Special courts for SGBV cases historic move

Chief Justice Martha Koome

Chief Justice Martha Koome. She has fulfilled one of the human rights advocates’ wishes; sexual and gender-based violence courts.

Photo credit: File | Nation Media Group

In a society where human rights abuses are the norm, the plight of survivors is compounded by a broken legal system. This has made justice to be unattainable for survivors. Women’s rights advocates have consistently made the call to save survivors from extended psychological trauma and costly litigation.

Chief Justice Martha Koome has fulfilled one of the human rights advocates’ wishes: sexual and gender-based violence (SGBV) courts. This is, undoubtedly, a signature legacy decision that puts her tenure in the spotlight for good reasons.

The long wait for justice, which opens a window from further compromising the survivor in the course of the litigation process, could soon end. The veracity of the SGBV cases always gets lost in the courts, where they are bundled with unrelated ones. These courts are a light in the litigation and justice pathway. They provide a key building block to the making of a better society.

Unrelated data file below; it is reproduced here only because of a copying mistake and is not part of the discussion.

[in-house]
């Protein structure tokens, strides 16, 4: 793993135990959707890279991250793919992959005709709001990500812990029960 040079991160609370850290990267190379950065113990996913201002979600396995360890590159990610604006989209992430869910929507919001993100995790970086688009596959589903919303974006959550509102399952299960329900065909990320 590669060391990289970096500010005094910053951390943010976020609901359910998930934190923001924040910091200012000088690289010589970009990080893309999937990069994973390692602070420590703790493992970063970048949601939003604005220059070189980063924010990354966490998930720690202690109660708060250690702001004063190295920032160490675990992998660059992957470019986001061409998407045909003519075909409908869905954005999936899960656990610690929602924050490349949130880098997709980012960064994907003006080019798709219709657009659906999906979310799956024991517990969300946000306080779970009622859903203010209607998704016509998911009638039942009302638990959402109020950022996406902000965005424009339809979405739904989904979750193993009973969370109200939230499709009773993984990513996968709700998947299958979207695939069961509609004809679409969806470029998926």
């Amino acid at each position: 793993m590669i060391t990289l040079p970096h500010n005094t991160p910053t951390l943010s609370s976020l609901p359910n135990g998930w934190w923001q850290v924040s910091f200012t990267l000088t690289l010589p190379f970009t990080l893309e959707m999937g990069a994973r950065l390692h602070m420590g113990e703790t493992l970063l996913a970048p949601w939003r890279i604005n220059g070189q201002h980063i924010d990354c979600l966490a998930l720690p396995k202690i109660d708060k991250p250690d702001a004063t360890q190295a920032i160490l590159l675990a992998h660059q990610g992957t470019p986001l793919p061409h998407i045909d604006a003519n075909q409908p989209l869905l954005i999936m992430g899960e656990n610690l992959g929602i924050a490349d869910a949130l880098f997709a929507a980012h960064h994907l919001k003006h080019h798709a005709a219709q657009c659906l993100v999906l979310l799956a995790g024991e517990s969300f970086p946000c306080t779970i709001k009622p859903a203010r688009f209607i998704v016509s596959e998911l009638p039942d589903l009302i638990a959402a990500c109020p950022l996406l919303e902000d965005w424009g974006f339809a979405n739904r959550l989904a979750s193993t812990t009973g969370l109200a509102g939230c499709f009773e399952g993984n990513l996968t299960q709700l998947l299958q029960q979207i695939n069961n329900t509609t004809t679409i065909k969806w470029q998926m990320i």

Expeditiously handled

First, a SGBV case can now be expeditiously handled, away from the schedule of competing court cases. This is a win for both the survivors and the judicial system. Survivors will get timely justice; by concluding cases faster, the courts will win back goodwill and public trust. More importantly, the CJ pronounced herself on the adoption of the ‘no adjournment policy’ by the courts.

Secondly, it will allow the Judiciary to allocate resources to making the SGBV Courts effective. This is great as there will be clarity on what need to be supported to decisively deal with perpetrators in the judicial system. The courts have previously decried lack of adequate resources.

Thirdly, the special courts will give the survivors and others involved protection from the exposure of mental harm that comes with SGBV cases. The impact of protracted litigation and the associated psychosocial challenges victims and families face will be reduced significantly.

As the CJ said, the SGBV courts will provide a coordinated structure that preserves the dignity of victims and enhances fair trial within the tenets of the Constitution. This is the hallmark of a progressive society.


Mr Okore is a communications and public policy consultant. [email protected] @jasigana254

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